According to the latest figures from the RSA Anti-Fraud Command Centre, South Africa received the third highest number of phishing attacks in the world during March 2011, and the South African Fraud Prevention Service reports that in the last three years, 56 000 cases of attempted and confirmed Internet fraud have been reported.
But if you use technology smartly, you can protect your identity and your business, says Carolyn Holgate from MWEB. Here are her top 10 online anti-fraud tips:
1. Power up your password
If you think ‘password’ is a password, then read on! “Always use different passwords for the sites you use, never write your passwords down or send it by email and remember to change them every few months,” says Holgate. Here are her essential dos and don’ts for adding muscle to your password:
• Don’t choose a word – hackers use programs which try out every word in the dictionary.
• Don’t use your name or your company name.
• Do use a combination of upper and lower case letters, numbers and symbols.
• Do ensure your password is at least 7 characters long.
• Do link your password to a memorable phrase to make it easy to remember.
2. Track your spending
Keep track of your personal and business bills and statements and check them against receipts. “It may be time-consuming,” says Holgate, “but the peace of mind gained is immeasurable.”
3. If you think its spam, delete it!
Never open spam emails, delete them immediately. Consider using two email addresses: one for people you know, the other – which should include no identifying features – for all other purposes.
4. Get shredding
“Your rubbish is a goldmine to a potential criminal so make sure you and your staff destroy any paperwork with your own, or your company's, details on it,” says Holgate.
Use a cross-cut shredder, which cuts paper into tiny pieces before recycling. “And don’t forget to shred your CDs and DVDs, too,” she says.
5. Who do you think you're dealing with?
Only interact with companies you can verify. To confirm the owner of a website and to find out when it was launched, visit whois.domaintools.com. If you want to trace the location of the sender of an email try whatismyipaddress.com.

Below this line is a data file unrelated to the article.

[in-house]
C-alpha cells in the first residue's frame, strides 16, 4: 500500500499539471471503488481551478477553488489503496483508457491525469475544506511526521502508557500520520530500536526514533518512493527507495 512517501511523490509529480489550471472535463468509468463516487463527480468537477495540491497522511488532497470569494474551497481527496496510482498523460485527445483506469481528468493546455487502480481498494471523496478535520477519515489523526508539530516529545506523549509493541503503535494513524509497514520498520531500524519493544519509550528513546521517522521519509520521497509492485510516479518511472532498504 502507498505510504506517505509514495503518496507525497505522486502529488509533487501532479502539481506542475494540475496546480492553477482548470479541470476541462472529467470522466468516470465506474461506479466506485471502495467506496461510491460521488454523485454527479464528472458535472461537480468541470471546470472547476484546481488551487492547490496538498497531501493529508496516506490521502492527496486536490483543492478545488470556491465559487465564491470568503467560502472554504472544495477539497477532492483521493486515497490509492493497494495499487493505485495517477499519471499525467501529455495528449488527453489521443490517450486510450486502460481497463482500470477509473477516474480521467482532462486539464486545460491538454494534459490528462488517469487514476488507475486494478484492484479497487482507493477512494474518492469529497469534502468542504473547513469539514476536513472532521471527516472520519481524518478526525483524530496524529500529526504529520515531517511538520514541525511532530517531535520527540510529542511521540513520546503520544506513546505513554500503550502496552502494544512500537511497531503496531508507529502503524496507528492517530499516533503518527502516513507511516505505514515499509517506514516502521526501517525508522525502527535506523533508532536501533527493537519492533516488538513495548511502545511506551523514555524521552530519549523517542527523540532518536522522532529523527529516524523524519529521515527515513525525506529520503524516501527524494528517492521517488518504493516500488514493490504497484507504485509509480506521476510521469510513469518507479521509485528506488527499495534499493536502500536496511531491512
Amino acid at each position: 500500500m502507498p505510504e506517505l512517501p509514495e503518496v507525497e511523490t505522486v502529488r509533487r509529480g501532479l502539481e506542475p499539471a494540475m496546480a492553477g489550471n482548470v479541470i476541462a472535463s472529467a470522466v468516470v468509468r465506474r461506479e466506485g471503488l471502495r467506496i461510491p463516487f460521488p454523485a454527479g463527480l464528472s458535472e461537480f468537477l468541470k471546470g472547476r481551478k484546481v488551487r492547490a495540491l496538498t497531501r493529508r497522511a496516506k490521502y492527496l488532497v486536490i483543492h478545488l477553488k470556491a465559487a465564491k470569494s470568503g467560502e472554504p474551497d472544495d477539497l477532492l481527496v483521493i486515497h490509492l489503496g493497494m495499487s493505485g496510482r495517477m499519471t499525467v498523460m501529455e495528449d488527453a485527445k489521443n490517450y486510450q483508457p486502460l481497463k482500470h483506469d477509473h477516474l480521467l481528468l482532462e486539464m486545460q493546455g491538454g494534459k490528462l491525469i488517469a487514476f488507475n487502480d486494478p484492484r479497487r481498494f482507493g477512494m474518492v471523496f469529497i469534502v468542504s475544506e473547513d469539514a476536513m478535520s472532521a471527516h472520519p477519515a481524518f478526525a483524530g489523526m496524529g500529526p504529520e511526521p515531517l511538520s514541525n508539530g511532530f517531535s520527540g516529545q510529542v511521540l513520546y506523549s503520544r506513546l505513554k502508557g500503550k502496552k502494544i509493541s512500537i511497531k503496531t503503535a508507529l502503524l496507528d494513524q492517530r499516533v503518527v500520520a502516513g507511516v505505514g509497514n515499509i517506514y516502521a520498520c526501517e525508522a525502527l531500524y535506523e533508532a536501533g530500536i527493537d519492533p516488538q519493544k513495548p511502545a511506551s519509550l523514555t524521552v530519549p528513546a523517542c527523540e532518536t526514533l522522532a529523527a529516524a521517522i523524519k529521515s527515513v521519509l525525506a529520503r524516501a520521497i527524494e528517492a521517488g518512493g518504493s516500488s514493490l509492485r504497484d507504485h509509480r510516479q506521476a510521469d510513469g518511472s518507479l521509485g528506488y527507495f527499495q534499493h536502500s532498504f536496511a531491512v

6. Clean your computer
If you’re planning to upgrade your computers, ensure all sensitive information is wiped off the old ones before disposing of them.
7. Phishing, Smishing, Vishing…
Ensure you’re never on the wrong end of a phishing scam: if you are directed to a website from an email, always compare the link in the email to the link you are directed to, says Holgate. And if you are banking online, type in your bank’s website in full.
Smishing is the use of SMSs to trap unsuspecting cyber-crime victims. “It is never okay to give out personal information via SMS,” says Holgate.
Vishing is when someone sends an SMS stating that a bank official will contact you to update your details. You will then receive a call from the ‘official’. “Hang up immediately and inform your bank,” advises Holgate.
8. What's your policy?
Make sure everyone in your company is aware of the risks of identity fraud and how to handle sensitive information. “And don’t forget to revoke any access that ex-employees might have had,” says Holgate.
9. Get insured
For added security, consider taking out identity theft protection from your insurance company.
10. Don't be a reckless networker
If you’re using social networking sites to build your company brand or to network, familiarise yourself with and use the privacy features. “Always use a strong password, and remember: never publish your phone number or BBM pin online,” says Holgate.
Need more advice? Ask Carolyn a question here!
*Carolyn Holgate is the General Manager of MWEB. Visit MWEB on www.mweb.co.za or call 08600 3200.